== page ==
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THE SILLY HARE.
tHE name of the silly hare was Bunny Long-ears, and he came
of a very respectable family. His parents were well off in the
world; and wishing that Bunny should start out in life with every
advantage that they could give him, they sent him to a nice private
school, kept by Dr. Owl, a very learned and skillful, although
somewhat pompous teacher.
The school was small, but of very high standing, and was patron-
ized by the best animal families of the neighborhood; as you will
know when I mention that at the time Bunny attended, it numbered
among its pupils young Chacem Curly-tail, little Bowwow Bark-
well, and Piggery Hogson, Jr., the parents of each of whom were
well known for their wealth and high social position.
If Bunny had not been a very silly hare, he would have known
what a lucky fellow he was to have such a chance to get a good
education, and would have tried hard that Dr. Owl's, careful efforts
to instruct him should not be wasted. But unfortunately, as is
sometimes the case even with little boys and girls, he was exceed-
ingly silly. He studied just as little as he possibly could, and let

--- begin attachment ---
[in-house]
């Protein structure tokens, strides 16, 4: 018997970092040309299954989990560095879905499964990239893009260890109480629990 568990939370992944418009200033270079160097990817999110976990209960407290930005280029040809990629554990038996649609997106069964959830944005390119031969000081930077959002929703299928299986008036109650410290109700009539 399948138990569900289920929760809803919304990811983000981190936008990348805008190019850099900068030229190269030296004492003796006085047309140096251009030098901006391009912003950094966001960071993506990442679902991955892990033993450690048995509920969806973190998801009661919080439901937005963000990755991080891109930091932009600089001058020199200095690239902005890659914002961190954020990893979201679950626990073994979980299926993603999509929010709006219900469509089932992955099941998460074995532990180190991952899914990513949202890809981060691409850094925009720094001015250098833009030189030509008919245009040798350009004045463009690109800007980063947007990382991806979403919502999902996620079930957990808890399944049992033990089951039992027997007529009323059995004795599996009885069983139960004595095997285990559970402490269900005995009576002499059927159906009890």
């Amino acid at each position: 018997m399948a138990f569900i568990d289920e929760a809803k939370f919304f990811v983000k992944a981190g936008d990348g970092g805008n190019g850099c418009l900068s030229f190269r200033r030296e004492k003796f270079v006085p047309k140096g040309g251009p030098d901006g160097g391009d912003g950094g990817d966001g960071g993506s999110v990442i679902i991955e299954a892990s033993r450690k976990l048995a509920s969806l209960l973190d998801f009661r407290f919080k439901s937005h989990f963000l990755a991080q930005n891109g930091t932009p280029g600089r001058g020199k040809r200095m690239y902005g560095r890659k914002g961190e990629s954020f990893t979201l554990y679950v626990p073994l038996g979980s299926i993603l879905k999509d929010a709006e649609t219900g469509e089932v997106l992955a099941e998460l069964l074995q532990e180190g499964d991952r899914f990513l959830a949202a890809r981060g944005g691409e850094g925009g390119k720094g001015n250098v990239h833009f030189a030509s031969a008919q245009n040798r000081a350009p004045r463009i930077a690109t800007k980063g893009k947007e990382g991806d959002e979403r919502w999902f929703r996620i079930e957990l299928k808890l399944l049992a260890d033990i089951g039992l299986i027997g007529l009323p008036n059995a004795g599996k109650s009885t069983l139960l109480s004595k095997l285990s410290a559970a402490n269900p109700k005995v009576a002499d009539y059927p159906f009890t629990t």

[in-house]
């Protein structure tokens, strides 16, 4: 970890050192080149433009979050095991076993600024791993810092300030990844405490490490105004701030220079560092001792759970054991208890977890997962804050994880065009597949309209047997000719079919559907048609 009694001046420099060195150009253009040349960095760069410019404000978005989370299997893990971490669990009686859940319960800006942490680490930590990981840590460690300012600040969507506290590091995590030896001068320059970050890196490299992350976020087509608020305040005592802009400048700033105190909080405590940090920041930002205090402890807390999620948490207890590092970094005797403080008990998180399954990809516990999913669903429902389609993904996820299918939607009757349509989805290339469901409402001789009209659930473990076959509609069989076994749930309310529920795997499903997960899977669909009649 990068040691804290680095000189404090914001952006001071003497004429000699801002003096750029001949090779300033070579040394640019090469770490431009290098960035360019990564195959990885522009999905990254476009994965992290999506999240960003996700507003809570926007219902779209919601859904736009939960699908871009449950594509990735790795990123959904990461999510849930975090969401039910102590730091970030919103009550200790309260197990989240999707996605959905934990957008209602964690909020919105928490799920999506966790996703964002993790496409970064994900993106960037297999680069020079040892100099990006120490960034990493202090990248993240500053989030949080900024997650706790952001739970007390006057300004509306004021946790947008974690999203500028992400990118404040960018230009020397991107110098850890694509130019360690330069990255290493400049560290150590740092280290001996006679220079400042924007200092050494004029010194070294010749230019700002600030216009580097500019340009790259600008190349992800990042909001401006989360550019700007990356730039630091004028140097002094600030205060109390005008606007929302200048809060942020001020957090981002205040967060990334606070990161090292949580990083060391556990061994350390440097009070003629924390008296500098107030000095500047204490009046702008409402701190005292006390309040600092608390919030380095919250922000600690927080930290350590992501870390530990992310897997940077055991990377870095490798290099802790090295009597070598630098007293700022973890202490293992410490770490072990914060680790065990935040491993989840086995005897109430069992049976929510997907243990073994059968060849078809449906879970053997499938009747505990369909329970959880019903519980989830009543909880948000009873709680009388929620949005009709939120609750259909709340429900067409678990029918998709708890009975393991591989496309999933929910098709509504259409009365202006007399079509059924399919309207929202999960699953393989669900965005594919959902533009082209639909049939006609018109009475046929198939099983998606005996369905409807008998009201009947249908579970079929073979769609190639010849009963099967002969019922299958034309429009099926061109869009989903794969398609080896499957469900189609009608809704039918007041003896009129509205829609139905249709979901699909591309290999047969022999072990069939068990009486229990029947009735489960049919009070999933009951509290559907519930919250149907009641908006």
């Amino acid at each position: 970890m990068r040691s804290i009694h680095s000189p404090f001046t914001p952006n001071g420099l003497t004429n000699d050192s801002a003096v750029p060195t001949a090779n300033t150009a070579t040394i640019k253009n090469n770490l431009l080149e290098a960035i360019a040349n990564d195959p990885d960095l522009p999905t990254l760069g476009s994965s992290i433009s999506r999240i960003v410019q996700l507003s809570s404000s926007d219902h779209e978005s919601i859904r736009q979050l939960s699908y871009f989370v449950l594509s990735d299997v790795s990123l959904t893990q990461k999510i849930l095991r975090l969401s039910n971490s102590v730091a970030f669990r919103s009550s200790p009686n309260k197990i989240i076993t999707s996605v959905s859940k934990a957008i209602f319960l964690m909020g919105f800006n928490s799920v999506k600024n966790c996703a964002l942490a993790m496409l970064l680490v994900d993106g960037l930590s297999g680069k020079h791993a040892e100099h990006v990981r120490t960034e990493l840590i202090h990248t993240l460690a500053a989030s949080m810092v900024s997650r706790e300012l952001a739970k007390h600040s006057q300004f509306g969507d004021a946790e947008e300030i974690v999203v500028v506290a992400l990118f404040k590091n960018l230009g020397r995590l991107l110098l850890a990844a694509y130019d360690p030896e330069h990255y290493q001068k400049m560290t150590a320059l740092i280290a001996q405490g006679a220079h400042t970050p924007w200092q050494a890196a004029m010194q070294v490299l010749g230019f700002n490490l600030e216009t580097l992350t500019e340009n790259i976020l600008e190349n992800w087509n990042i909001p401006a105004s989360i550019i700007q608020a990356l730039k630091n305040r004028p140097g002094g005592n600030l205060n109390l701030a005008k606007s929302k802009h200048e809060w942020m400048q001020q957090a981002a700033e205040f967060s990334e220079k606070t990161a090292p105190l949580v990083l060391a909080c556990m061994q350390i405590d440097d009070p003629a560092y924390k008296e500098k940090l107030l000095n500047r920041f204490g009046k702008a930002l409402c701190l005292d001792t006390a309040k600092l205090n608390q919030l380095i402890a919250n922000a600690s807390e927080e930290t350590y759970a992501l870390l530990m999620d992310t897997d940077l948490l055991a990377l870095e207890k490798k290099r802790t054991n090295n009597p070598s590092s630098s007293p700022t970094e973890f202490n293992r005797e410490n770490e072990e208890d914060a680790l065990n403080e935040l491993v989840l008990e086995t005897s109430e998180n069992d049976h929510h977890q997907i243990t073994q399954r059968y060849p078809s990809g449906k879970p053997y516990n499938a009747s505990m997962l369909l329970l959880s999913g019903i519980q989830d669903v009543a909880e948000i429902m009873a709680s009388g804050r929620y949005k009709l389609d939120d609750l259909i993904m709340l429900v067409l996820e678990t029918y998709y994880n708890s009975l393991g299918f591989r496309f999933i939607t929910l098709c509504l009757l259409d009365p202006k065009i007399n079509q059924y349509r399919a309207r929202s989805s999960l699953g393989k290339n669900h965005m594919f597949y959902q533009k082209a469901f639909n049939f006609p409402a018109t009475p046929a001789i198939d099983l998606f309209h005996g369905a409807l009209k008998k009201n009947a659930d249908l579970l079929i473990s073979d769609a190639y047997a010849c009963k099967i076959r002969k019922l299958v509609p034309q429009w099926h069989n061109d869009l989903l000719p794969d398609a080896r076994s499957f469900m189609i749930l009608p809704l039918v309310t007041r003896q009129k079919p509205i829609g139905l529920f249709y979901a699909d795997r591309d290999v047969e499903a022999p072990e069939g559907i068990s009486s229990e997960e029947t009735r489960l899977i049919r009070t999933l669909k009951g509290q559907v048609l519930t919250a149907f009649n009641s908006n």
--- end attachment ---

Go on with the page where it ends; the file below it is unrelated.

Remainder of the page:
his mind run altogether tospcrt and play. He played truant fre-
quently, running off to the woods and fields, and getting into all
sorts of bad company.
After a while, such amusements as nutting, bird's-nesting, and
fruit-stealing began to seem too tame to him, and he made up his
mind that he must have some "real sport;" by which he meant
going off to shoot with his father's gun. He.knew, of course, that
it would be of no use to ask leave to take the gun, for he was alto-
gether too young to be trusted with anything so dangerous; so
he planned to take it without leave.
He managed one evening to get out of the house with it, and hid
The Baldwin Library
DR. OWL'S SCHOOL.
OFF FOR A DAY'S SPORT.
C~il m x",
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FALLING IN BAD COMPANY.
The Silly Hare.
it near the school. The next morning, instead of going into school,
he shouldered the gun, and scampered out of sight with it, as fast